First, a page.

Bay Area team hopes to rejuvenate damaged hearts

SAN FRANCISCO (KGO) -- Millions of Americans with heart failure now rely on drugs, surgery, or in extreme cases a heart transplant to stay alive. Some researchers are investigating whether there's a way to rejuvenate a failing heart instead of replacing it.

For the last several years, Deepak Srivastava, M.D. and his team at San Francisco's Gladstone Institutes have been using stem cells to create living heart tissue in a lab. Using those cells to bolster damaged hearts proved difficult in animal testing.

"We've found we've have trouble in getting those to survive when we put them in," Srivastava said.

But now, the Gladstone team has turned to a new technique that's already showing early success. Instead of introducing new cells from the lab, they're harnessing the power of healthy cells inside the heart.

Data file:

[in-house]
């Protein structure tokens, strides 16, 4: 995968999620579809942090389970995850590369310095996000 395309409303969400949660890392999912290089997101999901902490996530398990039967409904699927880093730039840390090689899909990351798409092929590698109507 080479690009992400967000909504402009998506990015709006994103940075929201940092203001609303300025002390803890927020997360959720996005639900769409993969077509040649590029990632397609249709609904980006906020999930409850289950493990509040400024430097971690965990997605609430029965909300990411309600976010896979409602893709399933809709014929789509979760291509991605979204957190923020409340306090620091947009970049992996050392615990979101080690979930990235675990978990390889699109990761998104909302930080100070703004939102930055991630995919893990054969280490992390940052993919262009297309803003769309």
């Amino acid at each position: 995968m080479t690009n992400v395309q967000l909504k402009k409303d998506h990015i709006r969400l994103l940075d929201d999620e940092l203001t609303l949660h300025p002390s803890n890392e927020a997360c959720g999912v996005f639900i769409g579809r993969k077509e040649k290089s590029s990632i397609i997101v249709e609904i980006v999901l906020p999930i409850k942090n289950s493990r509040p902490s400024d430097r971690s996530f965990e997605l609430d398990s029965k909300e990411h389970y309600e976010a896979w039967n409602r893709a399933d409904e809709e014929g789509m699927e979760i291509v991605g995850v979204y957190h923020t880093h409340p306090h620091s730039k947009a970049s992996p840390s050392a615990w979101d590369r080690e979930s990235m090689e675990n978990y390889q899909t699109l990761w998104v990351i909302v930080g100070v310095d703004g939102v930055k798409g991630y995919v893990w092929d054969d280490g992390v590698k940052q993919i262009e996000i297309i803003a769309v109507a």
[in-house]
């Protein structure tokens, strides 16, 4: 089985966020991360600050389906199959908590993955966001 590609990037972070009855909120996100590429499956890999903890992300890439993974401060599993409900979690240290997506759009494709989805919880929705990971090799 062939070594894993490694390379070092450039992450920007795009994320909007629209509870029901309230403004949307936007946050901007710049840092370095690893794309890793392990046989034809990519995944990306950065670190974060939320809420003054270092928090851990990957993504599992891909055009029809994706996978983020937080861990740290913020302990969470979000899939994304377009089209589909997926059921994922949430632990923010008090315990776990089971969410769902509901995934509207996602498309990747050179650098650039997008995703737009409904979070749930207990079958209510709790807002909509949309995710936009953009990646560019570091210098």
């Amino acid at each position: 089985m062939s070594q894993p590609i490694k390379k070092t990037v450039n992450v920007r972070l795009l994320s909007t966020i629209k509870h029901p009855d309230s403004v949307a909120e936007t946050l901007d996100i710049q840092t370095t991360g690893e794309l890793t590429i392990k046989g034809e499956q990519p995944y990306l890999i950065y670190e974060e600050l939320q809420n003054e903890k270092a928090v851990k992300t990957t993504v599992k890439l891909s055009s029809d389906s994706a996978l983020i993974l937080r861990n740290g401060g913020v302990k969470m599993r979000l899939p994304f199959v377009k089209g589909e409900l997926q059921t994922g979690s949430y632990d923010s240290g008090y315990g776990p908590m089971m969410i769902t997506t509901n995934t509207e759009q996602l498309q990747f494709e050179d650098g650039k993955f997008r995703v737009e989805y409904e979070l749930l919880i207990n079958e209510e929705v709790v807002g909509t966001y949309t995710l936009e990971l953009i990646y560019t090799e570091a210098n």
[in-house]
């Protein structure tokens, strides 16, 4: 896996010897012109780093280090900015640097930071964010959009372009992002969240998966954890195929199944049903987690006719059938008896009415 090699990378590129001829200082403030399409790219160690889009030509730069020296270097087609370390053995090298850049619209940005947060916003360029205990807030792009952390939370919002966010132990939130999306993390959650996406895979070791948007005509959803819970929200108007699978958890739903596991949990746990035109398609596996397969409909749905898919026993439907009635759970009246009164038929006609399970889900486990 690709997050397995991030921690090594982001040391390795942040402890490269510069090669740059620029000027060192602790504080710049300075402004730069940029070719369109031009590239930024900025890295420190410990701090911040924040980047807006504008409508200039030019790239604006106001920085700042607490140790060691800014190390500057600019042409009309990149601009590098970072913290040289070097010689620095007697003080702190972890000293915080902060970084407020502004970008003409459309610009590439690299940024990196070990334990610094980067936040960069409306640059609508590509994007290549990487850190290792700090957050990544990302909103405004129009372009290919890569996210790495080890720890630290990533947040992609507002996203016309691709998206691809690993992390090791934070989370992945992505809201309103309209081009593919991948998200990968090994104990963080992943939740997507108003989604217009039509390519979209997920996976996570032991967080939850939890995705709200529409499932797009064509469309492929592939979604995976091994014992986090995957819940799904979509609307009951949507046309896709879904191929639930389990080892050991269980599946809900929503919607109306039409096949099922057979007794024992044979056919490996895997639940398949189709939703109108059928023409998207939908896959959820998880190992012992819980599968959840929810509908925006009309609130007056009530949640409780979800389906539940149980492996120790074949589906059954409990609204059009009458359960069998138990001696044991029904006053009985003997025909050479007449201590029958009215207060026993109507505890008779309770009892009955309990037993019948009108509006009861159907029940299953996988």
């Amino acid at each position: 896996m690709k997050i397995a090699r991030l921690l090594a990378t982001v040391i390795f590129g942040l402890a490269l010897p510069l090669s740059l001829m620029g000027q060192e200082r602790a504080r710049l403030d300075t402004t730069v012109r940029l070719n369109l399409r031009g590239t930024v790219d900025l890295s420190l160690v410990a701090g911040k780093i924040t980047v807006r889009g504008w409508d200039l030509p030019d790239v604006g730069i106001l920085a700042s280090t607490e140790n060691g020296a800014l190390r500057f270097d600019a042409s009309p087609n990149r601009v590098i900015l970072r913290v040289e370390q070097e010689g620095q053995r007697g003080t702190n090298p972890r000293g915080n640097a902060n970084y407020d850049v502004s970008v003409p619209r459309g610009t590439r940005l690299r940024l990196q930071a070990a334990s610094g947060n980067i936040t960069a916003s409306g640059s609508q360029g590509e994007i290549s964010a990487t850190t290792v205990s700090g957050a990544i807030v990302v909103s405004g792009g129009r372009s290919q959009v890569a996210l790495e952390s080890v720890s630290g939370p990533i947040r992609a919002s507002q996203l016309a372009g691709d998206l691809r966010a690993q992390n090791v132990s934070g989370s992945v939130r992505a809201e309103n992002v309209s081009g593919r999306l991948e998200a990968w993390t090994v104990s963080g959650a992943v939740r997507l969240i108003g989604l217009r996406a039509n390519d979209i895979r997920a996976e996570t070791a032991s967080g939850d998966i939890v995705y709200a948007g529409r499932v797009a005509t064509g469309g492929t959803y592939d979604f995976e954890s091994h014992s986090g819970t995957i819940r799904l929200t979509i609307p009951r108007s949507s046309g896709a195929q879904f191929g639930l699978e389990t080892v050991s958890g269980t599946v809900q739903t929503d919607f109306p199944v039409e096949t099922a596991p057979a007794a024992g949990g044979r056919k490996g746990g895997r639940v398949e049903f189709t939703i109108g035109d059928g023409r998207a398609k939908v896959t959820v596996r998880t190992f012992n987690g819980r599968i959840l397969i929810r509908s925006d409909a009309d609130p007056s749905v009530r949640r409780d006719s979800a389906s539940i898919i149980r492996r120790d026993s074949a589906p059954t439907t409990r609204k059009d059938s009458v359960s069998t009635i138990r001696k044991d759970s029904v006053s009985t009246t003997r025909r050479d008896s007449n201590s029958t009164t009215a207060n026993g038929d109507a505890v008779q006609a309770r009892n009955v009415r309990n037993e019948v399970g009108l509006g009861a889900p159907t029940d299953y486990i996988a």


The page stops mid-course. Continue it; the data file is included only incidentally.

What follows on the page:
First, it helps to understand that the heart is made up of two kinds of cells, muscle cells which cause it to beat, and fybroblasts, which act like scaffolding to support the muscle cells and also form scar tissue when the heart's damaged.
In a breakthrough discovery, the Gladstone team isolated three genes that can turn fybroblasts into muscle cells.

"A heart muscle cell that not only beats, but also, could electrically couple with the neighboring cells that are already muscle, and all beat in synchrony," said Srivastava.

He says injecting the genes into mouse hearts caused them to rejuvenate and begin beating stronger. The team has now begun testing the same technique in larger animals, with hearts similar to humans. If it proves safe and effective, he believes the team could be just several years away from human testing in patients already scheduled for heart transplants.

"Recover that heart when they get a new one, and make sure we're doing exactly what we thought we were doing and make sure its safe," he said.

And if the team is successful, potentially usher in a new era of gene therapy, that allows the human heart to heal itself.

Written and produced by Tim Didion.
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